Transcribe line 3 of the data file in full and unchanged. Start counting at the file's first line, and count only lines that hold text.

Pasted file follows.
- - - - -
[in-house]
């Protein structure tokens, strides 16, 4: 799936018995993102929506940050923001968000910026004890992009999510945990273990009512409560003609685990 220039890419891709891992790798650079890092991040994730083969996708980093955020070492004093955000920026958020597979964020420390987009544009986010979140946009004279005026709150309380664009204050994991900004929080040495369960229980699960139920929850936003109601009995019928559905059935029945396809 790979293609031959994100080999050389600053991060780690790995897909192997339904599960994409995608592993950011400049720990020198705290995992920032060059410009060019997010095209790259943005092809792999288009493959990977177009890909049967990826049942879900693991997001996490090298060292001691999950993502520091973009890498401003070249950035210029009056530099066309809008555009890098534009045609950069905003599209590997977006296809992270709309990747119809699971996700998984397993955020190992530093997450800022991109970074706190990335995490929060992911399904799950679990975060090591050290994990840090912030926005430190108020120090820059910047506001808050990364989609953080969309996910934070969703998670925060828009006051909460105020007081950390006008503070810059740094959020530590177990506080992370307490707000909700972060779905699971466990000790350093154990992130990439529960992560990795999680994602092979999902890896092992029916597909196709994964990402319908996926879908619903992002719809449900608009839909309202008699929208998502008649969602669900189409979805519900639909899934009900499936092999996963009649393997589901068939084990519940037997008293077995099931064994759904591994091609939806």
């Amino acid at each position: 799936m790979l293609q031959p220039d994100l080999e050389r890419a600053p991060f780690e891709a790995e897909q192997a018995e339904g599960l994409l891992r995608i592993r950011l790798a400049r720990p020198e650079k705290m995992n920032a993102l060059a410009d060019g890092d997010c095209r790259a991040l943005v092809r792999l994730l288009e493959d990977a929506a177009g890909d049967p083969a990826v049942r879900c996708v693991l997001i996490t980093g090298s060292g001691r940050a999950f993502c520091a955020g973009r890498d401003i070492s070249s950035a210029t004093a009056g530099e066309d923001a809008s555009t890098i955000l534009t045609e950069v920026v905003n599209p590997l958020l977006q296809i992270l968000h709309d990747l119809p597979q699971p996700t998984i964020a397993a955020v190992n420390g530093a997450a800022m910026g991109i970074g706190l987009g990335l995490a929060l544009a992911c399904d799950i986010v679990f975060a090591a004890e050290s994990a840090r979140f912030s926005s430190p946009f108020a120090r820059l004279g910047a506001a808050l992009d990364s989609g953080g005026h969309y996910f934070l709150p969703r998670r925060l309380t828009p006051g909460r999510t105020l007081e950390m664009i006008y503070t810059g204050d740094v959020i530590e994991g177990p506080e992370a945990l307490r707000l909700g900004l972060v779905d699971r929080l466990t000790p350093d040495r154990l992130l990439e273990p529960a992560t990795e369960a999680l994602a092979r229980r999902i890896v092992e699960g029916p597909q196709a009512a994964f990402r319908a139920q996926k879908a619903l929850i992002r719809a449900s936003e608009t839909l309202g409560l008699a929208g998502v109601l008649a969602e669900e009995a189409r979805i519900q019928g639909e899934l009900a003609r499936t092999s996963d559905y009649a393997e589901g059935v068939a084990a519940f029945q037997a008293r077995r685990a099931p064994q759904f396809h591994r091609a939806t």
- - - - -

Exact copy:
């Amino acid at each position: 799936m790979l293609q031959p220039d994100l080999e050389r890419a600053p991060f780690e891709a790995e897909q192997a018995e339904g599960l994409l891992r995608i592993r950011l790798a400049r720990p020198e650079k705290m995992n920032a993102l060059a410009d060019g890092d997010c095209r790259a991040l943005v092809r792999l994730l288009e493959d990977a929506a177009g890909d049967p083969a990826v049942r879900c996708v693991l997001i996490t980093g090298s060292g001691r940050a999950f993502c520091a955020g973009r890498d401003i070492s070249s950035a210029t004093a009056g530099e066309d923001a809008s555009t890098i955000l534009t045609e950069v920026v905003n599209p590997l958020l977006q296809i992270l968000h709309d990747l119809p597979q699971p996700t998984i964020a397993a955020v190992n420390g530093a997450a800022m910026g991109i970074g706190l987009g990335l995490a929060l544009a992911c399904d799950i986010v679990f975060a090591a004890e050290s994990a840090r979140f912030s926005s430190p946009f108020a120090r820059l004279g910047a506001a808050l992009d990364s989609g953080g005026h969309y996910f934070l709150p969703r998670r925060l309380t828009p006051g909460r999510t105020l007081e950390m664009i006008y503070t810059g204050d740094v959020i530590e994991g177990p506080e992370a945990l307490r707000l909700g900004l972060v779905d699971r929080l466990t000790p350093d040495r154990l992130l990439e273990p529960a992560t990795e369960a999680l994602a092979r229980r999902i890896v092992e699960g029916p597909q196709a009512a994964f990402r319908a139920q996926k879908a619903l929850i992002r719809a449900s936003e608009t839909l309202g409560l008699a929208g998502v109601l008649a969602e669900e009995a189409r979805i519900q019928g639909e899934l009900a003609r499936t092999s996963d559905y009649a393997e589901g059935v068939a084990a519940f029945q037997a008293r077995r685990a099931p064994q759904f396809h591994r091609a939806t």